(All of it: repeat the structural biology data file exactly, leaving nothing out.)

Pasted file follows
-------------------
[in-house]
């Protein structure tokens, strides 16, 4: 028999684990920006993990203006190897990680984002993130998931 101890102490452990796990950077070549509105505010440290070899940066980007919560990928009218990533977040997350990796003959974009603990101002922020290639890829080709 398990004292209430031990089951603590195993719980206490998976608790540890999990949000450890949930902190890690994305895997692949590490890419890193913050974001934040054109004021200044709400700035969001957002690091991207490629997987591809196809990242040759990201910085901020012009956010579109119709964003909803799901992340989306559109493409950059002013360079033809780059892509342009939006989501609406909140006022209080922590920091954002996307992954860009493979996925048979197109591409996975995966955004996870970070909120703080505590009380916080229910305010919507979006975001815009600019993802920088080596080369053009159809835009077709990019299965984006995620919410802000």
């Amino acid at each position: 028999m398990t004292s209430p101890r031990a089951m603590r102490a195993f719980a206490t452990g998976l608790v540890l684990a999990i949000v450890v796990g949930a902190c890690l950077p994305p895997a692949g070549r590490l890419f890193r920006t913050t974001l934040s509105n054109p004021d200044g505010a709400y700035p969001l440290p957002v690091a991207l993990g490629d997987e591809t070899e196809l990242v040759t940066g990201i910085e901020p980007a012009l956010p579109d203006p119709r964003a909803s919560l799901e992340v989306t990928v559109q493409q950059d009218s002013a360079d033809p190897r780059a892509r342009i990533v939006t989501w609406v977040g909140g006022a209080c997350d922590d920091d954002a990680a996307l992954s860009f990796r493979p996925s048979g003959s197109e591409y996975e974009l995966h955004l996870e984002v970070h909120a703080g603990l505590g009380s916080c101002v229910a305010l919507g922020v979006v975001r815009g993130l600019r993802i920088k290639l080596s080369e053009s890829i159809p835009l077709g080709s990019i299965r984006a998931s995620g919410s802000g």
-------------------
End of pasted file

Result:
[in-house]
């Protein structure tokens, strides 16, 4: 028999684990920006993990203006190897990680984002993130998931 101890102490452990796990950077070549509105505010440290070899940066980007919560990928009218990533977040997350990796003959974009603990101002922020290639890829080709 398990004292209430031990089951603590195993719980206490998976608790540890999990949000450890949930902190890690994305895997692949590490890419890193913050974001934040054109004021200044709400700035969001957002690091991207490629997987591809196809990242040759990201910085901020012009956010579109119709964003909803799901992340989306559109493409950059002013360079033809780059892509342009939006989501609406909140006022209080922590920091954002996307992954860009493979996925048979197109591409996975995966955004996870970070909120703080505590009380916080229910305010919507979006975001815009600019993802920088080596080369053009159809835009077709990019299965984006995620919410802000």
């Amino acid at each position: 028999m398990t004292s209430p101890r031990a089951m603590r102490a195993f719980a206490t452990g998976l608790v540890l684990a999990i949000v450890v796990g949930a902190c890690l950077p994305p895997a692949g070549r590490l890419f890193r920006t913050t974001l934040s509105n054109p004021d200044g505010a709400y700035p969001l440290p957002v690091a991207l993990g490629d997987e591809t070899e196809l990242v040759t940066g990201i910085e901020p980007a012009l956010p579109d203006p119709r964003a909803s919560l799901e992340v989306t990928v559109q493409q950059d009218s002013a360079d033809p190897r780059a892509r342009i990533v939006t989501w609406v977040g909140g006022a209080c997350d922590d920091d954002a990680a996307l992954s860009f990796r493979p996925s048979g003959s197109e591409y996975e974009l995966h955004l996870e984002v970070h909120a703080g603990l505590g009380s916080c101002v229910a305010l919507g922020v979006v975001r815009g993130l600019r993802i920088k290639l080596s080369e053009s890829i159809p835009l077709g080709s990019i299965r984006a998931s995620g919410s802000g």